Hard to say how the dead feel about Green-Wood, but it's a very pleasant place for the living to visit. The entryway makes a statement of general grandeur. Green parrots found the gateway sufficiently impressive that they have fashioned a communal apartment complex high up in the main tower. These are not the native Carolina parakeets, which were hunted to extinction around the same time as the mighty passenger pigeon, but escaped pet monk parrots originally imported from Argentina.

Before Ohmsted designed Manhattan's Central Park and Brooklyn's Prospect Park, he may have taken inspiration from Green-Wood Cemetery, which in mid-19th century was "attracting 500,000 visitors a year, second only to Niagara Falls as the nation’s greatest tourist attraction."

Since 1838, it's been the prestigious place to be buried. Part bird sanctuary, part Revolutionary War battlefield--you can follow its curving, maze-like pathways

to people like Leonard Bernstein, who probably would have preferred to have been buried closer to the Steinway family several hillocks away.

The grave markers proclaim their names loudly as you pass by, prompting leaps of the imagination. Is Henry A. Hudson related to the famous Henry Hudson?

Is this the real McCoy? So much to research, so little time.

Fortunately, this visit had a clear mission: find the Whiton family, without which there would have been no Jesse Paulmier Whiton-Stuart to bring the (Veblen) House to Princeton in the 1930s.

The Whitons are gathered around a central obelisk with names carved on each of its four sides.

Front and center is Augustus Sherrill Whiton, grandfather of Jesse. In 1838, as a newly trained civil engineer, he helped design the first branch of the Erie Railroad--the first railroad outlet to the west of New York--which would swing north up the Hudson, then west to Lake Erie. He later became superintendent of the Erie Railroad, and made a large fortune during over 40 years in the railroad business.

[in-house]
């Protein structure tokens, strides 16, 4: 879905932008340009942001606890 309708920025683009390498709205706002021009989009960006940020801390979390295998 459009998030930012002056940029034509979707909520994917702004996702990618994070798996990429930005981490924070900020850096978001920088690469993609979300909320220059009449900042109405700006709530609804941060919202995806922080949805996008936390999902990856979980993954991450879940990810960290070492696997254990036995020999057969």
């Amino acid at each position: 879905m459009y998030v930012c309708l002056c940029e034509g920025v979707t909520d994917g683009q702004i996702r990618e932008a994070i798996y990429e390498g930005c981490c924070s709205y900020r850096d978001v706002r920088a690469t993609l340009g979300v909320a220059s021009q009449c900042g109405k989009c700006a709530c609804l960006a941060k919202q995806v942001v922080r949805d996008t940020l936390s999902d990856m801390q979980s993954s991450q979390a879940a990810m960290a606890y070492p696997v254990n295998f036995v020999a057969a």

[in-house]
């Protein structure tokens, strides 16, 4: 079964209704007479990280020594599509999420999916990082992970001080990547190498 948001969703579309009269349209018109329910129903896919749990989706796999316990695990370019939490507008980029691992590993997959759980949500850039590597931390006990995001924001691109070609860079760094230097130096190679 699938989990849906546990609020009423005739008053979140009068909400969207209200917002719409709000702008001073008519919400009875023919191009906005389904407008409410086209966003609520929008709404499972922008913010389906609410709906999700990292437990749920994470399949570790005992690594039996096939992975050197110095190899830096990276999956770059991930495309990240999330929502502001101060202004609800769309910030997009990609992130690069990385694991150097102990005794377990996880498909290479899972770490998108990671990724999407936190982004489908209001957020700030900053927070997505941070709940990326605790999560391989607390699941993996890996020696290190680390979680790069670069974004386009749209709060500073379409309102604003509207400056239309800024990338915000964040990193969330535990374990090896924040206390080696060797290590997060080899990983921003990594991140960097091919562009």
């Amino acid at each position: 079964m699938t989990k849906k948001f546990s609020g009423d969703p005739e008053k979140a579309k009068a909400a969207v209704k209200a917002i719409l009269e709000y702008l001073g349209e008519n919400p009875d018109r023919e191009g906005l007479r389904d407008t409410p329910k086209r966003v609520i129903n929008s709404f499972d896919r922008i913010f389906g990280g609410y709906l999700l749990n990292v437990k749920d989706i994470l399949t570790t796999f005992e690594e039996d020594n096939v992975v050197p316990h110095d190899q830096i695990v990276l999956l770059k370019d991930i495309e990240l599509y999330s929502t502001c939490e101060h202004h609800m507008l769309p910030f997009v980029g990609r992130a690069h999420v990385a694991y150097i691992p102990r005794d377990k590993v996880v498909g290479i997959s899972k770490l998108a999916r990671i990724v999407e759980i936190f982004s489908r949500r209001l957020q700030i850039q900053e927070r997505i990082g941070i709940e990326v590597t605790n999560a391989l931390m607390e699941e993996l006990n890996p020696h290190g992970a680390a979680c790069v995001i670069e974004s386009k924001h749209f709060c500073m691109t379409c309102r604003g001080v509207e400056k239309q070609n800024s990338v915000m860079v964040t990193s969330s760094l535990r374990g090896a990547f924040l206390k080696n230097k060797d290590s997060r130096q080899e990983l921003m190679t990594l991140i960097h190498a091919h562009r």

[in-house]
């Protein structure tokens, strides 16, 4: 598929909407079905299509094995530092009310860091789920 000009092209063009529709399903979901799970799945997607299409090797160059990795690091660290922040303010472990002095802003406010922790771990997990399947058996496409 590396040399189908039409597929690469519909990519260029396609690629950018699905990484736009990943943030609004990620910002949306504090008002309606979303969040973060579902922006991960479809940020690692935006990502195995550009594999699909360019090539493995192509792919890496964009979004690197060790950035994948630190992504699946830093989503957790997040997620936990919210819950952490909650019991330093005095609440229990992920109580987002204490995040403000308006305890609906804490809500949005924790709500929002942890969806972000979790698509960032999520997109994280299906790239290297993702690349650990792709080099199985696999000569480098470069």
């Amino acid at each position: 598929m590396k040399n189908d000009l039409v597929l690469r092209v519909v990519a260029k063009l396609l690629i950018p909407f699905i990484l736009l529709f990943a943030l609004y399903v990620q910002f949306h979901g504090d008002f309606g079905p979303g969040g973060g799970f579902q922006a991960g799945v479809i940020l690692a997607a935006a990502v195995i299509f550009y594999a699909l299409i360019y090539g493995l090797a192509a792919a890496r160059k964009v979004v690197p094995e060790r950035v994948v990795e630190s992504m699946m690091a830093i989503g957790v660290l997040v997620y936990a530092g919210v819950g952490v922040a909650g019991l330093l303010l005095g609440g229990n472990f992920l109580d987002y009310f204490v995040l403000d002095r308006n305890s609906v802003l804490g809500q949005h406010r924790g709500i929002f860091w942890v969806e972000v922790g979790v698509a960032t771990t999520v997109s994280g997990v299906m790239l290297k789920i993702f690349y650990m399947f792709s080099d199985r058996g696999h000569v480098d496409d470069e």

In 1843 Augustus was married to Caroline, daughter of Thomas Ward, the Ramapo ironmaster and landed proprietor.

Elizabeth Whiton, also on the obelisk, was their second child.

Jesse seems to have had quite a granddad on his father's side. The Whiton Family of America: The Genealogy of the Descendants of Thomas Whiton (1635), describes Augustus this way:
The following is taken from an obituary published in the Christian Intelligencer:

"The pastor of one of the New York City churches has written us in a recent letter, "Many a time in recent years as I have reviewed my own life and recalled those whose character has inspired me, the picture of Mr. Whiton has been recalled to my mind. His balance of judgement was so true, his sympathy so constant, that as I think of him over a space of almost a score of years his likeness is very near the ideal of Christian manhood."

One of Augustus' brothers, William Henry Whiton, also spent his life in the railroad business. He became son-in-law to the president of the Erie Railroad, and during the Civil War found himself essentially running the wartime railroad for Abraham Lincoln.

There was a steam engine named after WH Whiton that was photographed pulling a railroad car specially made for President Lincoln, and which would later carry Lincoln's casket on the long funeral procession back to Illinois.